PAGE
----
I thank the author for his original story. (Y)



!!Rooney!!
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Re: George Best

Sat Dec 29, 2007 12:13 am

Does anyone has links to his videos? I've been hearing how great he is but I would like to see it with my own eyes.



Romulus

Re: George Best

Sat Dec 29, 2007 12:29 am

There are loads of them mate, go on youtube, search for George Best, some are quite good.



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Re: George Best

Sun Dec 30, 2007 9:02 pm

Thanks Condor and to all the others contributing in the whole Legends section. Lots of us including me didn´t have the chance to watch legends like Best and Edwards (just to name 2). Through your telling and your sources one gets a great picture of those players and the times it happened. Keep on your great work to educate younger fans about the history of the club :!: (Y)


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abhishek
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Re: George Best

Mon Dec 31, 2007 4:59 am

BrianSmith wrote:Guys no need to thank me, they are not my own words i just had to dig deep to find them.
I thank the author for his original story. (Y)
but still you have taken lots of efforts to get these stories on here and we can only thank you for passing on this information about bestie to the younger generation of united fans
thanks once again !!!! (Y)



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Re: George Best

Wed Jan 02, 2008 9:29 am

George Best is a person that symbolizes Man Utd,talent, youth & a touch of genuios.A player who's play made me support this wonderful club and what it represents.Can forever remember as a kid admiring his shear skill and genuios,specially in a Cup Tie against Northampton in 1970 where he single handly scored 6 of our 8 goal that day,just pure magic.Thanks George,yes you were simply the :) BEST.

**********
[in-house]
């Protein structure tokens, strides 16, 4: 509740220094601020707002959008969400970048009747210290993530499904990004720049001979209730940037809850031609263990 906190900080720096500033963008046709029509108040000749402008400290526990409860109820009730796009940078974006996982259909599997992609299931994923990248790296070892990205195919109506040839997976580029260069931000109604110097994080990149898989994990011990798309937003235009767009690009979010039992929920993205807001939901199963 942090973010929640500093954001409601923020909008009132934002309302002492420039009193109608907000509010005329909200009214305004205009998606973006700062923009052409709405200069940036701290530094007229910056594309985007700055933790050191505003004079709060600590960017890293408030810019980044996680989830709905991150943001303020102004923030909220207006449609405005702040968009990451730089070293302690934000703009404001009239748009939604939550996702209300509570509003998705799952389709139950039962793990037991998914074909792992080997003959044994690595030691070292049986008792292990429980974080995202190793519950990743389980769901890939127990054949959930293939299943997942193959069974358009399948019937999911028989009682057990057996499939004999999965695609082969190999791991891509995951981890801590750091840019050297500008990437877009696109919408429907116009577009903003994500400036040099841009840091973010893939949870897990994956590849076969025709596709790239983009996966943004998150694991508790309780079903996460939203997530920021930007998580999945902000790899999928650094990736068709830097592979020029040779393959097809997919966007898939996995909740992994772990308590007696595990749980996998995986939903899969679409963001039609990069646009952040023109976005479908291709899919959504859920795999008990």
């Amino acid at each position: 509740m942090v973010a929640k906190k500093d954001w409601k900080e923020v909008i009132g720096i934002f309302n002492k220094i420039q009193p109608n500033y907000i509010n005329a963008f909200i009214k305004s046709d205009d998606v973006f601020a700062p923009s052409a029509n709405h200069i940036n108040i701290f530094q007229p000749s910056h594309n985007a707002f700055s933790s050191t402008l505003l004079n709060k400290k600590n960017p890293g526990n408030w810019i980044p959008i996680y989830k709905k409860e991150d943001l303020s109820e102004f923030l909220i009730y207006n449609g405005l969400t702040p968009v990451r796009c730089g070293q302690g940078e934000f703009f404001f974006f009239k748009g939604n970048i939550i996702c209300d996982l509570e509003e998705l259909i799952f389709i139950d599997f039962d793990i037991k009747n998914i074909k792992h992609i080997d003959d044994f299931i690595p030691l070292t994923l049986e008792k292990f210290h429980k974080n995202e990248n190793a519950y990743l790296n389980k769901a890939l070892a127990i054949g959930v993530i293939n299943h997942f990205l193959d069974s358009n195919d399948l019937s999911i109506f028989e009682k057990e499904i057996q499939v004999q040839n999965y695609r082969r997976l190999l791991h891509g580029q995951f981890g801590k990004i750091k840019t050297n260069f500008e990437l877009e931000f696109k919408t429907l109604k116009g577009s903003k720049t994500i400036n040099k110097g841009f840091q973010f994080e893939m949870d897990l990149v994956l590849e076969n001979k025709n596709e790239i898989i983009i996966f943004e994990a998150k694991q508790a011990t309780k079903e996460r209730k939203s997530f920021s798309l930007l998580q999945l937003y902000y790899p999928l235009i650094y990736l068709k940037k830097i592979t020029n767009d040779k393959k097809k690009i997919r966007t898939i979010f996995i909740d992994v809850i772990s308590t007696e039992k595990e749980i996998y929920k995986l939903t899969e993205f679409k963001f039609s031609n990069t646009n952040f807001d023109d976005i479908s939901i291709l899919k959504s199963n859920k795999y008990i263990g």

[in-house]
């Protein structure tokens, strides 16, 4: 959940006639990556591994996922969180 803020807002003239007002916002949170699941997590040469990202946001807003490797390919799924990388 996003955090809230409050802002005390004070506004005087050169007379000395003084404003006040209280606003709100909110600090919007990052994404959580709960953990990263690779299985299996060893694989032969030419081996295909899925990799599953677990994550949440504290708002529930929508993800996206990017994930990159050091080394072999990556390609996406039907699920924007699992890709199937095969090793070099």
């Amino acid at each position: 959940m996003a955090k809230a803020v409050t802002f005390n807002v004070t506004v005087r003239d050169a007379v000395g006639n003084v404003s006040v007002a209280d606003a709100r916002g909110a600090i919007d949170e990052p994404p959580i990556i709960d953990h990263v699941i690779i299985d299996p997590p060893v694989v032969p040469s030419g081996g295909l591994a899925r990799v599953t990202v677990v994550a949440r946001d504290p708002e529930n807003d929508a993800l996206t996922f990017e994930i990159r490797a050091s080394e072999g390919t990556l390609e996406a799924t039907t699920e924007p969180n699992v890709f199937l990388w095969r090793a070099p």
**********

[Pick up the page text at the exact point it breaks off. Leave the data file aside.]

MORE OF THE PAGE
Football is like life - it requires perseverance, self-denial, hard work, sacrifice, dedication and respect for authority.
"My greatest challenge was knocking Liverpool right off their fornicate perch...and you can print that."SAF

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Re: George Best

Wed Jan 02, 2008 1:12 pm

!!Rooney!! wrote:Does anyone has links to his videos? I've been hearing how great he is but I would like to see it with my own eyes.
Try and get the DVD George Best - Maverick - Legend



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Re: George Best

Thu Jan 03, 2008 3:31 pm

It would be great if you refs had the power to enforce a rule that everyone who joins this board must read about the legends before they can post. Just reading Lawmans posts you can just about feel the emotion swelling up within him. God it's absolutely riveting and powerful reading, it nearly makes you feel you the legends personally. Well done to all those responsible.



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Boonald
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Re: George Best

Thu Jan 03, 2008 5:17 pm

Does anyone now where i can find a pic of him after a game with bruises all over his body ? I saw it once on the old TR but can't find it on the internet. I believe Lawman posted it. Would appreciate it if somebody could post it again so i can save it to my HD this time.